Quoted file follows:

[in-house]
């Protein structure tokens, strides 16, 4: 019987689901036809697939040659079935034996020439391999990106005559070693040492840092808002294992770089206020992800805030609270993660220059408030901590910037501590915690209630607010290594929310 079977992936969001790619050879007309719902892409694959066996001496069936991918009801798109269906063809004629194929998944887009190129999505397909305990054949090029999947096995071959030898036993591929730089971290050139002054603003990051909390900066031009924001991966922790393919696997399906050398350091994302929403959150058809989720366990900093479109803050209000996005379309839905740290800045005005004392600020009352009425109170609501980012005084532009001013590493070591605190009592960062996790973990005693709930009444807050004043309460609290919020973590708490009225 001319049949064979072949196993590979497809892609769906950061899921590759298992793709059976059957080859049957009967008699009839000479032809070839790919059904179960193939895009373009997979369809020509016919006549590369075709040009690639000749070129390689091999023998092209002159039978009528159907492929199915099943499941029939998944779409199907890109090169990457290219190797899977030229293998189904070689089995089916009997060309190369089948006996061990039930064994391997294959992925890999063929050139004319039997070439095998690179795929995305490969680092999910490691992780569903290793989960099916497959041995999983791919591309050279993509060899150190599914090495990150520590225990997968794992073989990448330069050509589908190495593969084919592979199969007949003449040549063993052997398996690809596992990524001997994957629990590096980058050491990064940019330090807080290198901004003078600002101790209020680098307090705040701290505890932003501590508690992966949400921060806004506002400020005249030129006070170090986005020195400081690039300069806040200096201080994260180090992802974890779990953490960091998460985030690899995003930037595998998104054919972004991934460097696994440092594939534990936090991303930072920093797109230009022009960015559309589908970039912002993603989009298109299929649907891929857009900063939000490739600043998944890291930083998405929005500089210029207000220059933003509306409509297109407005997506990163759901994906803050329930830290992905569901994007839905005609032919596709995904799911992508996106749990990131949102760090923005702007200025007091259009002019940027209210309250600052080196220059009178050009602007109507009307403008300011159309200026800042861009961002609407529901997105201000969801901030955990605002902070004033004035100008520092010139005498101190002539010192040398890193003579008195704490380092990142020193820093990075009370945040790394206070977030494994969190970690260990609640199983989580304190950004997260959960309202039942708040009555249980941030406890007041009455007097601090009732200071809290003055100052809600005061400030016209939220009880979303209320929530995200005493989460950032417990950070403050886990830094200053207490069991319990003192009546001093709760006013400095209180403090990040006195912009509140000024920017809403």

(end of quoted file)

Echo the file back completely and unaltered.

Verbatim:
[in-house]
């Protein structure tokens, strides 16, 4: 019987689901036809697939040659079935034996020439391999990106005559070693040492840092808002294992770089206020992800805030609270993660220059408030901590910037501590915690209630607010290594929310 079977992936969001790619050879007309719902892409694959066996001496069936991918009801798109269906063809004629194929998944887009190129999505397909305990054949090029999947096995071959030898036993591929730089971290050139002054603003990051909390900066031009924001991966922790393919696997399906050398350091994302929403959150058809989720366990900093479109803050209000996005379309839905740290800045005005004392600020009352009425109170609501980012005084532009001013590493070591605190009592960062996790973990005693709930009444807050004043309460609290919020973590708490009225 001319049949064979072949196993590979497809892609769906950061899921590759298992793709059976059957080859049957009967008699009839000479032809070839790919059904179960193939895009373009997979369809020509016919006549590369075709040009690639000749070129390689091999023998092209002159039978009528159907492929199915099943499941029939998944779409199907890109090169990457290219190797899977030229293998189904070689089995089916009997060309190369089948006996061990039930064994391997294959992925890999063929050139004319039997070439095998690179795929995305490969680092999910490691992780569903290793989960099916497959041995999983791919591309050279993509060899150190599914090495990150520590225990997968794992073989990448330069050509589908190495593969084919592979199969007949003449040549063993052997398996690809596992990524001997994957629990590096980058050491990064940019330090807080290198901004003078600002101790209020680098307090705040701290505890932003501590508690992966949400921060806004506002400020005249030129006070170090986005020195400081690039300069806040200096201080994260180090992802974890779990953490960091998460985030690899995003930037595998998104054919972004991934460097696994440092594939534990936090991303930072920093797109230009022009960015559309589908970039912002993603989009298109299929649907891929857009900063939000490739600043998944890291930083998405929005500089210029207000220059933003509306409509297109407005997506990163759901994906803050329930830290992905569901994007839905005609032919596709995904799911992508996106749990990131949102760090923005702007200025007091259009002019940027209210309250600052080196220059009178050009602007109507009307403008300011159309200026800042861009961002609407529901997105201000969801901030955990605002902070004033004035100008520092010139005498101190002539010192040398890193003579008195704490380092990142020193820093990075009370945040790394206070977030494994969190970690260990609640199983989580304190950004997260959960309202039942708040009555249980941030406890007041009455007097601090009732200071809290003055100052809600005061400030016209939220009880979303209320929530995200005493989460950032417990950070403050886990830094200053207490069991319990003192009546001093709760006013400095209180403090990040006195912009509140000024920017809403």